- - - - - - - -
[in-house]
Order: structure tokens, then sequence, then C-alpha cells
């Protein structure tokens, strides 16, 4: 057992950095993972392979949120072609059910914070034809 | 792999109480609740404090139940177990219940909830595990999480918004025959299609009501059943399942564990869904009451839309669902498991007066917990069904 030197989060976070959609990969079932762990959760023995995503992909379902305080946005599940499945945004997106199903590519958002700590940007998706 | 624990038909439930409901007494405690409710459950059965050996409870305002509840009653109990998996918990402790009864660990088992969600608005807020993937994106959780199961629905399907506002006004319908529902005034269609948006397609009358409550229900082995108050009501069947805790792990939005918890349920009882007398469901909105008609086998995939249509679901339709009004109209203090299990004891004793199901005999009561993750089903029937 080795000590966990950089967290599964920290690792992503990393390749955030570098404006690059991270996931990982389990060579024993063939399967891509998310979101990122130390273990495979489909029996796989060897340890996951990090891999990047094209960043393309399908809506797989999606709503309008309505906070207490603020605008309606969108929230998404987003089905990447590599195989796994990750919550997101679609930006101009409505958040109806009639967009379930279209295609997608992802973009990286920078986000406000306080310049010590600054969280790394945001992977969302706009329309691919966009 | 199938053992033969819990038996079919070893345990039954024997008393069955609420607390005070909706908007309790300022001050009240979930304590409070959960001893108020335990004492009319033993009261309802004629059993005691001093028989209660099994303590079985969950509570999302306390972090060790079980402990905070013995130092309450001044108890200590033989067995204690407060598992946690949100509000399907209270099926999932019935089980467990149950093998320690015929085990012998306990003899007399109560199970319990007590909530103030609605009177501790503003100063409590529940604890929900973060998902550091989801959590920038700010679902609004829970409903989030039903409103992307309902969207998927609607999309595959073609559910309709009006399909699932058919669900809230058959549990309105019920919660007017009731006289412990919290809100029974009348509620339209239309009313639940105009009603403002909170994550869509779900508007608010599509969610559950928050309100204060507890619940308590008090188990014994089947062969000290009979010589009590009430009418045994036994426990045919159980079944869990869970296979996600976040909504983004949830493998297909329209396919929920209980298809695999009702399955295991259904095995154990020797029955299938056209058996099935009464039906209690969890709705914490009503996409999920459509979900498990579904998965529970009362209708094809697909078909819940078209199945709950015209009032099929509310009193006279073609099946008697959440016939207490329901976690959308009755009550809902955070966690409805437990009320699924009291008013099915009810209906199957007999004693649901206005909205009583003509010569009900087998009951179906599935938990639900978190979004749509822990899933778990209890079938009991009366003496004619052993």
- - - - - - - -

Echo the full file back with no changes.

[in-house]
Order: structure tokens, then sequence, then C-alpha cells
């Protein structure tokens, strides 16, 4: 057992950095993972392979949120072609059910914070034809 | 792999109480609740404090139940177990219940909830595990999480918004025959299609009501059943399942564990869904009451839309669902498991007066917990069904 030197989060976070959609990969079932762990959760023995995503992909379902305080946005599940499945945004997106199903590519958002700590940007998706 | 624990038909439930409901007494405690409710459950059965050996409870305002509840009653109990998996918990402790009864660990088992969600608005807020993937994106959780199961629905399907506002006004319908529902005034269609948006397609009358409550229900082995108050009501069947805790792990939005918890349920009882007398469901909105008609086998995939249509679901339709009004109209203090299990004891004793199901005999009561993750089903029937 080795000590966990950089967290599964920290690792992503990393390749955030570098404006690059991270996931990982389990060579024993063939399967891509998310979101990122130390273990495979489909029996796989060897340890996951990090891999990047094209960043393309399908809506797989999606709503309008309505906070207490603020605008309606969108929230998404987003089905990447590599195989796994990750919550997101679609930006101009409505958040109806009639967009379930279209295609997608992802973009990286920078986000406000306080310049010590600054969280790394945001992977969302706009329309691919966009 | 199938053992033969819990038996079919070893345990039954024997008393069955609420607390005070909706908007309790300022001050009240979930304590409070959960001893108020335990004492009319033993009261309802004629059993005691001093028989209660099994303590079985969950509570999302306390972090060790079980402990905070013995130092309450001044108890200590033989067995204690407060598992946690949100509000399907209270099926999932019935089980467990149950093998320690015929085990012998306990003899007399109560199970319990007590909530103030609605009177501790503003100063409590529940604890929900973060998902550091989801959590920038700010679902609004829970409903989030039903409103992307309902969207998927609607999309595959073609559910309709009006399909699932058919669900809230058959549990309105019920919660007017009731006289412990919290809100029974009348509620339209239309009313639940105009009603403002909170994550869509779900508007608010599509969610559950928050309100204060507890619940308590008090188990014994089947062969000290009979010589009590009430009418045994036994426990045919159980079944869990869970296979996600976040909504983004949830493998297909329209396919929920209980298809695999009702399955295991259904095995154990020797029955299938056209058996099935009464039906209690969890709705914490009503996409999920459509979900498990579904998965529970009362209708094809697909078909819940078209199945709950015209009032099929509310009193006279073609099946008697959440016939207490329901976690959308009755009550809902955070966690409805437990009320699924009291008013099915009810209906199957007999004693649901206005909205009583003509010569009900087998009951179906599935938990639900978190979004749509822990899933778990209890079938009991009366003496004619052993």